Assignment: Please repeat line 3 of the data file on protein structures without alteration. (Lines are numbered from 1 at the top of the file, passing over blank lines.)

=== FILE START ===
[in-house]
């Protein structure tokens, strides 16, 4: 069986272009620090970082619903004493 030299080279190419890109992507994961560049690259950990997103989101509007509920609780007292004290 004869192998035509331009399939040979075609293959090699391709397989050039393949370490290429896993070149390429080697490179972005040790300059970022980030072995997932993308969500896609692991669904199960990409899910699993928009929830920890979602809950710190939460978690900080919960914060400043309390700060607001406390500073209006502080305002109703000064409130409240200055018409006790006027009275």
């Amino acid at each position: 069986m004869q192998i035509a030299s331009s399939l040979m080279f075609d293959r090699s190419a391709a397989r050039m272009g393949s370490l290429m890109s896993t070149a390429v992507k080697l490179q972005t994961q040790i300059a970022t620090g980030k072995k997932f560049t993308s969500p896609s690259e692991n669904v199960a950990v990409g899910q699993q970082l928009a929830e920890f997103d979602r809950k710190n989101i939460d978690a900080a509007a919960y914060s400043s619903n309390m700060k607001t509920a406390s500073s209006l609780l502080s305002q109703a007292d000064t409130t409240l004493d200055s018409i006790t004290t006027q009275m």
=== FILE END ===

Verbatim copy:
């Amino acid at each position: 069986m004869q192998i035509a030299s331009s399939l040979m080279f075609d293959r090699s190419a391709a397989r050039m272009g393949s370490l290429m890109s896993t070149a390429v992507k080697l490179q972005t994961q040790i300059a970022t620090g980030k072995k997932f560049t993308s969500p896609s690259e692991n669904v199960a950990v990409g899910q699993q970082l928009a929830e920890f997103d979602r809950k710190n989101i939460d978690a900080a509007a919960y914060s400043s619903n309390m700060k607001t509920a406390s500073s209006l609780l502080s305002q109703a007292d000064t409130t409240l004493d200055s018409i006790t004290t006027q009275m």